Tuesday, June 18, 2024

Mueller finds passion in music, voice

Before arriving at Plattsburgh State, Lauren Mueller had never taken a voice lesson, but the current senior music major with a psychology minor has finally found her passion through the help of her friends and professors within the college’s music and theater department. 

Playing flute for 10 years, Mueller found herself in the music department after graduating from high school in Poughkeepsie. With dreams of earning a degree in music therapy, she realized singing was a better fit for her career path, a voice is the largest instrument studied at PSUC. 

“I was kinda welcomed with open arms,” Mueller said. “I expected it to be cliquey, but I was pleasantly surprised. I’m really lucky to be where I am.”

Mueller said she wasn’t accepted to a lot of other schools when applying for college. But as the first daughter of her household to go to college, PSUC seemed like the perfect distance away from home. 

“I kind of took a leap of faith,” she said. 

Even though Mueller had a passion for music, she didn’t want to attend a music college with higher standards and even higher stakes. 

“I didn’t want to be the music kid who practices five hours a day and does nothing else but make people feel bad about how talented they are compared to you,” Mueller said. “It’s just not my environment.”

Mueller soon discovered her comfort zone in the small, tight-knit environment of PSUC’s music department. 

“In smaller groups, I’m more comfortable being myself, and that was just a coincidence [to find] in Plattsburgh, so I’m really lucky to be as accepted as I am, and it makes me feel welcome,” Mueller said.

PSUC music professor Daniel Gordon said Mueller took many of his courses, from intro-level lecture courses to upper-level seminars and ensembles. 

“In all of them, she has been a standout,” Gordon said, referencing Mueller’s performance as principal flutist and volunteerism as ensemble librarian for the college’s symphonic band. “She was my right-hand person, and I could always depend upon her to get things done right.”

Outside of academics, Mueller experiments with even more music, learning guitar, saxophone, ukulele and piano in addition to flute and voice, which remains her favorite. 

To her, her weaknesses included learning to memorize her music and transition from flute to singing so quickly, learning different skill-sets and sometimes different languages.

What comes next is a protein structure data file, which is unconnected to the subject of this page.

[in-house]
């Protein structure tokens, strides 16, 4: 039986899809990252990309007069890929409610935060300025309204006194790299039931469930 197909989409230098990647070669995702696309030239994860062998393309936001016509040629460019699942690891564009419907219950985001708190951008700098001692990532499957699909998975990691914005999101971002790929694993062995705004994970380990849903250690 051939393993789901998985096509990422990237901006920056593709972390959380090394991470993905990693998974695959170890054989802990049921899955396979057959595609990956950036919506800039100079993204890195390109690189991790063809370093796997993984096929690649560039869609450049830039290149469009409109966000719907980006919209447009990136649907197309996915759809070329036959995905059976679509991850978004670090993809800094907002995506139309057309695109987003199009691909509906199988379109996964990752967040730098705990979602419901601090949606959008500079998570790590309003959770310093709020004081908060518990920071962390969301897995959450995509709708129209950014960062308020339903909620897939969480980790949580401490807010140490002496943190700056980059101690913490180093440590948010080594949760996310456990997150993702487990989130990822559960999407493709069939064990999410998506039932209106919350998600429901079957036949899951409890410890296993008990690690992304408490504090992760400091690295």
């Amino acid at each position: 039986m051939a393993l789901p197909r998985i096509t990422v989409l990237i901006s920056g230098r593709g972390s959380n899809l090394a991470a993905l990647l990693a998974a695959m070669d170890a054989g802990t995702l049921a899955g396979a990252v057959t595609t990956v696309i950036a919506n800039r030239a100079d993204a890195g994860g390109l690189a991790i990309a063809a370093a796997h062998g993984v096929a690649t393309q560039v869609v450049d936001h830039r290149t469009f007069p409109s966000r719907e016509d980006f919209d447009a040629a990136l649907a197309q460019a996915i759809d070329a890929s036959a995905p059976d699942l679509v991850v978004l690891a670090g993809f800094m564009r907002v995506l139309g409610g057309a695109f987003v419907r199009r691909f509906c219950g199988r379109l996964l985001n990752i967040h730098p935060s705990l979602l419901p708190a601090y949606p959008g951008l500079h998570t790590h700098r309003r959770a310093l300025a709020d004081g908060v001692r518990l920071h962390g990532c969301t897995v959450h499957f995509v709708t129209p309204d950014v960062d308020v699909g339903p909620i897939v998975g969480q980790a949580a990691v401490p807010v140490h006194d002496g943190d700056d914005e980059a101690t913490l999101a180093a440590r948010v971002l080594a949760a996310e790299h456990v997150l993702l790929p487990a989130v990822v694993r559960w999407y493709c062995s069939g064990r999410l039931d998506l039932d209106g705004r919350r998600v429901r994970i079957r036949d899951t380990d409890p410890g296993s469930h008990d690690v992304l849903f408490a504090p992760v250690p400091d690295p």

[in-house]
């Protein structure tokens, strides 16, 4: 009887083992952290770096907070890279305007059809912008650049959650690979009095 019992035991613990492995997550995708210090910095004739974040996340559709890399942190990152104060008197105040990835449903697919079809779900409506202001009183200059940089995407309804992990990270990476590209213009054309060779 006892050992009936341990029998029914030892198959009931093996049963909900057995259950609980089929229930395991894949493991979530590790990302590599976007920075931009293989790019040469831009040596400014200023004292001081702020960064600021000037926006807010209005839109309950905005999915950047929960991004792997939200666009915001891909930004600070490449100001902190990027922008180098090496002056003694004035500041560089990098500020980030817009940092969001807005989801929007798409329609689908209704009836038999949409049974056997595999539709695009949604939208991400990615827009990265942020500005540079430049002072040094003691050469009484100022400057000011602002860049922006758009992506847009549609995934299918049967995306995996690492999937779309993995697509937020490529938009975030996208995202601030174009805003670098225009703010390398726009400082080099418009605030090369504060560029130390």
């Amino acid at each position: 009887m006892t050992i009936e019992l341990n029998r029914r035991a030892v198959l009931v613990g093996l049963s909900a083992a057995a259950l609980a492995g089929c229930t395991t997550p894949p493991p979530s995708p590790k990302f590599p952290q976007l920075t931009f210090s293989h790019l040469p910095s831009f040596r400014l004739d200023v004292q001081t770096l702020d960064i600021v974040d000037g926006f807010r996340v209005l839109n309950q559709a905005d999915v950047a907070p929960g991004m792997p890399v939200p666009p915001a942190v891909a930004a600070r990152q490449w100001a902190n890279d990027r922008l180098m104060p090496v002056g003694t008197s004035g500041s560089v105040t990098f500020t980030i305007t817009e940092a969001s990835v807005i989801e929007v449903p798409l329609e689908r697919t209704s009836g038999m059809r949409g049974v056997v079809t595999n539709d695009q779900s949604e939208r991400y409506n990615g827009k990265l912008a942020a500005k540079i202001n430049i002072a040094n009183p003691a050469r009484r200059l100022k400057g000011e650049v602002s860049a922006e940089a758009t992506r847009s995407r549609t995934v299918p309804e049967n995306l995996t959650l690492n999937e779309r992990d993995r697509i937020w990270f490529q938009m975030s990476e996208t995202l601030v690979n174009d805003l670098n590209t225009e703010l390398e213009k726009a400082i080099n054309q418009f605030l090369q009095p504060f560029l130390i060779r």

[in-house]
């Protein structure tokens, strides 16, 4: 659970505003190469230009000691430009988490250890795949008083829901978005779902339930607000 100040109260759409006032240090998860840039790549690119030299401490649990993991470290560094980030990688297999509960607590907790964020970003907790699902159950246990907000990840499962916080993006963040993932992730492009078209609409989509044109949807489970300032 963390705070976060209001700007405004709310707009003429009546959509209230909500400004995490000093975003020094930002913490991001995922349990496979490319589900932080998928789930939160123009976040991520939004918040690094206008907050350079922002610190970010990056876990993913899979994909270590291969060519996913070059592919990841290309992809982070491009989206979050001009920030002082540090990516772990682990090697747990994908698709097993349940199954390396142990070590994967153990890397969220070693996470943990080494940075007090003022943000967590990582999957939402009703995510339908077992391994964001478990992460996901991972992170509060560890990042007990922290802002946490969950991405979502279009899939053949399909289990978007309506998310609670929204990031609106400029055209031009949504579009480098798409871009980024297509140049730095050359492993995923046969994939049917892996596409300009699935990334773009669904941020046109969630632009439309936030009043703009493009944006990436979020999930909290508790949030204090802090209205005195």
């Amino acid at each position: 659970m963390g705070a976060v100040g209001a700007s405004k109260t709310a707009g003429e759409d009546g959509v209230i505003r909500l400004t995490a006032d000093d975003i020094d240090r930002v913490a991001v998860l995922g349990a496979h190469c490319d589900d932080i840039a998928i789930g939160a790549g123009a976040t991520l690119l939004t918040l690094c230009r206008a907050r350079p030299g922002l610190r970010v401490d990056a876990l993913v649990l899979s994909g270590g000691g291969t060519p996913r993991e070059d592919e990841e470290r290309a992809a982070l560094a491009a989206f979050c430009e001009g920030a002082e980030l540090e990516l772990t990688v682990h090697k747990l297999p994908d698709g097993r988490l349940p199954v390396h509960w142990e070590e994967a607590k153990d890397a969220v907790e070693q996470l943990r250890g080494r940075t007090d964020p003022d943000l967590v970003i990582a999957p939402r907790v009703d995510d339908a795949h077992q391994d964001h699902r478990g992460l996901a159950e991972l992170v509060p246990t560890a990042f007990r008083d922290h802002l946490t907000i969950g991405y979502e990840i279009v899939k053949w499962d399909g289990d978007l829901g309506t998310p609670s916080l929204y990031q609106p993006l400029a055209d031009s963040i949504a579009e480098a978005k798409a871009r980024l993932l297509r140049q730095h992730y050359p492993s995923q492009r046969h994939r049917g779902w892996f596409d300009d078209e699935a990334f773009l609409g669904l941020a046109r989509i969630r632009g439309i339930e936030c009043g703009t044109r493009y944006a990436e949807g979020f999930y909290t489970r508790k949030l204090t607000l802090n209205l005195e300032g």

“It was hard to put down the flute,” Mueller said. “When I auditioned as a vocal student, that felt like a new Lauren. That felt like I was an adult with new passions. And it was scary, but also really exciting.”

While it was harder than she expected, Mueller said singing felt the most natural for her.

“Singing is just this shiny, new exciting thing,” she said. 

Mueller was involved with PSUC’s student a capella group Minor Adjustments for a year and had roles in a few theater department productions, such as “The Drowsy Chaperone” last fall and “Babar and the Carnival of Animals” last spring. Currently, she remains props manager and secretary for the College Theatre Association, a Student Association club known for organizing the annual Student Night of One Act, or SNOOA. 

Mueller became a psychology minor to tie into her music major, taking personality, cognitive psychology and abnormal and deviant behavior classes to broaden her perspectives for a career in music therapy. 

“I want to take a balance of the psychology that works with the brain and the psychology that people think about,” she said. 

Along with studying and practicing music, Mueller recently enjoys aerobics, like yoga and kickboxing, to de-stress. 

For the past two years, she has sung to the elderly at CVPH Medical Center to earn a small paycheck, in addition to working at T.J. Maxx in Plattsburgh and Chuck E. Cheese back home.  

“Before college, I didn’t really have too many hobbies besides music,” Mueller said. “I just like being around people. I’m super into socializing.”

PSUC junior environmental science major Andrew Guerci has been dating Mueller for a couple months now. He described her as hardworking, passionate and deeply genuine.

“A fun hobby of mine when we hear music together is to ask her what each little thing means with regard to music theory,” Guerci said. “I feel I have a lot to learn and a lot to gain by simply knowing Lauren.” 

Guerci also advocates for Mueller’s academic success.

“Over her time at Plattsburgh, she has build long-lasting relationships with her professors

and peers and demonstrated a willingness to work hard in order to achieve those relationships,” Guerci said. “She doesn’t shy away from the opportunities presented to her.”

Mueller is expected to graduate in December and has already been accepted to the music therapy graduate program at SUNY New Paltz. 

“It’s a little scary to be thinking about how close it’s coming,” Mueller said.

Knowing she has more schooling ahead of her, Mueller is confident in her goals for the future as a hard-worker and music lover, as she prepares for her upcoming senior recital this semester. 

“I’m a singer, and it’s fun, and just because I’m a singer doesn’t mean I’m not anything else I want to be,” Mueller said. “I don’t want to do anything else except music.” 

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